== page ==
After Arizona v. Inter Tribal Council, there was Kobach v. Election Assistance Commission, which continues to languish in the courts. The EAC didn't approve Arizona's proof-of-citizenship requirement. And Arizona responded that it would no longer use the federal form for its state elections and opted to create two parallel ballots--one with federal and state offices for those who had provided proof of citizenship, and one with federal-only offices to comply with the NVRA's EAC-promulgated form and to allow those who could not establish proof of citizenship the opportunity to vote.
The silliness may have been evident when it was revealed that Arizona had just 1,479 voters who qualified for the federal-only ballot. The state has a little more than 3.2 million registered voters (PDF). That's about 0.04% of registered voters who could not provide the requisite proof of citizenship--which is fewer than one voter per precinct.
But the EAC wouldn't budge in its position, despite the rule's discernible impact on a slim number of potential voters (voters who may eventually be able to establish such proof).
And neither would Arizona budge, deciding to print two sets of ballots in its primary election.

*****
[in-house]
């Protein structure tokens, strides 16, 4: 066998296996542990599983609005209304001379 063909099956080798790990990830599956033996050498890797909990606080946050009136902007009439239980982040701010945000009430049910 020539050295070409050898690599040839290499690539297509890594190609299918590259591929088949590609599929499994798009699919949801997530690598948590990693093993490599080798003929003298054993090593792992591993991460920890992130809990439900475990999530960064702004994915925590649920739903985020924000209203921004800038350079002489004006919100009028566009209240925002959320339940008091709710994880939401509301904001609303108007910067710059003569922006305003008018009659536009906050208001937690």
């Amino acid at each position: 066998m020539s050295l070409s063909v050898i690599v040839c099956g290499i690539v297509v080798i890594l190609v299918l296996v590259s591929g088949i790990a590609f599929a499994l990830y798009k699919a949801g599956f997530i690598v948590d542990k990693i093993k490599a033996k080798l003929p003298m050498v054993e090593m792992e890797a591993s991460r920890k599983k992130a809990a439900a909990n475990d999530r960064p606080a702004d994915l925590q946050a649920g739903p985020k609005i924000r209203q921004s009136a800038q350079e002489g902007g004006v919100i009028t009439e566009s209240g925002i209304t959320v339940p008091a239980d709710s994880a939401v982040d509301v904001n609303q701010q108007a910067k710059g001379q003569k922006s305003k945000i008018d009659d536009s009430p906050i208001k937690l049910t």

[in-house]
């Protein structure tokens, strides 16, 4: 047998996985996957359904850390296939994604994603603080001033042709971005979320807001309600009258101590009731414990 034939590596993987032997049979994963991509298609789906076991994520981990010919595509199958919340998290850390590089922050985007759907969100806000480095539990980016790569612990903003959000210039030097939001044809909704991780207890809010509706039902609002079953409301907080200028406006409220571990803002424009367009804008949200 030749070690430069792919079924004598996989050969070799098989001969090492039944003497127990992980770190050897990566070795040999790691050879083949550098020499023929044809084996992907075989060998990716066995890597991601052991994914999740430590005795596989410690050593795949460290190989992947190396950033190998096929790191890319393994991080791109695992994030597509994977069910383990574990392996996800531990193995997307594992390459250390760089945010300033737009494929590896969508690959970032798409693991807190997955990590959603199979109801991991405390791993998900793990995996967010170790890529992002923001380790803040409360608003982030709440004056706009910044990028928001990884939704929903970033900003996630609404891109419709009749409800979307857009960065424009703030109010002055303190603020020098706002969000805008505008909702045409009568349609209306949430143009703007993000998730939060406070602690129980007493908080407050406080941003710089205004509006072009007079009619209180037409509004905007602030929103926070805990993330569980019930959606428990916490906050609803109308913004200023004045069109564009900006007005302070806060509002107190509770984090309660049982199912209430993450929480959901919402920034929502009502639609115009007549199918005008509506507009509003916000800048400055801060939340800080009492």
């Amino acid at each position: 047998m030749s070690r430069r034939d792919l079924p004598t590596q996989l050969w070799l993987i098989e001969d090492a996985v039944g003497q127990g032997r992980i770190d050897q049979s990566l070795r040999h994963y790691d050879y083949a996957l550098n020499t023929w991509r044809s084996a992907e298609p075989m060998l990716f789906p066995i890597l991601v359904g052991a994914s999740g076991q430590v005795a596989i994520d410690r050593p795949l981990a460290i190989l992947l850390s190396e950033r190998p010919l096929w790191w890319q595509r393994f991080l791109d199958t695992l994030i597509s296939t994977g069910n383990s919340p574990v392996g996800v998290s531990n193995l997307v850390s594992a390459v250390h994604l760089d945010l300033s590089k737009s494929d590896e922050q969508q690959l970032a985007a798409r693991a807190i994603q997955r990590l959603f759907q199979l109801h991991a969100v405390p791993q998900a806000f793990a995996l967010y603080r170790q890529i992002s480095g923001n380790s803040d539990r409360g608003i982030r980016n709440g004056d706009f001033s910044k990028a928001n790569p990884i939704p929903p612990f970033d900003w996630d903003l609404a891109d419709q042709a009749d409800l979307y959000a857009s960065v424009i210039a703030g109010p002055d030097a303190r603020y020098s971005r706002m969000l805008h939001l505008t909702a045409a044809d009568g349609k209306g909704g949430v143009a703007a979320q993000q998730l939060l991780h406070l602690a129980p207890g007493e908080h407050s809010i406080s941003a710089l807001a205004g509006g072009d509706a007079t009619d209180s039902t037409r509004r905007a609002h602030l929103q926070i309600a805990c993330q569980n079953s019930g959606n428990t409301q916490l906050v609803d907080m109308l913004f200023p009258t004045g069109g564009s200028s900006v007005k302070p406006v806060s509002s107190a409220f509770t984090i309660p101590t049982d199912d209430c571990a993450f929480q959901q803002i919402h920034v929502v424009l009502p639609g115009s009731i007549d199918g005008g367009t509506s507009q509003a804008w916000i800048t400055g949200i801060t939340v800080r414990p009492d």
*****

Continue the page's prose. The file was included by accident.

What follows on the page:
That decision is not costless. Maricopa County, for instance, is spending $250,000--that's a quarter of a million dollars--to print two sets of ballots for the primary and the general election.
Only eight of them reside in Maricopa County.
Assuming half of the cost of printing was for the primary, that's $125,000 spent to print ballots that eight voters used--meaning it cost $15,625 per ballot cast.
Doug Chapin asks what this means. Here's the hard questions both sides have to answer.
For Arizona, is proof-of-citizenship worth it? It's not even clear how many of these 21 primary voters were actually non-citizens, after all; it's that they were (or had been) unable to provide the required proof of citizenship. Election administration cannot be perfect. At a cost of tens of thousands of dollars per vote affected--and, even then, only affected in statewide elections--it might be the time to revisit the ballot initiative that made the proof-of-citizenship requirement and ask the voters to amend, or even repeal.
For the EAC, is this fight worth it? A miniscule number of voters are adversely impacted by Arizona's proof-of-citizenship requirement. And while we want to ensure that eligible voters can actually register, it's hard not to make the judgment that maybe this is not the regulatory hill worth dying on. Further, Arizona can still exclude these voters in its statewide elections (as it chose to do), and the EAC's regulation would only have the impact in federal elections--when voters are casting ballots for just one to three offices compared to numerous statewide elections on the ballot.
Maybe the two sides will figure out the proper cost-benefit analysis, or maybe it's just a case of dogged refusal to budge from previously-stated positions. But it's obvious from this calculation that the battle does have an actual, calculated pricetag per impacted actual voter--and that we're left guessing about the other risks and potential costs or benefits as the two sides dig in.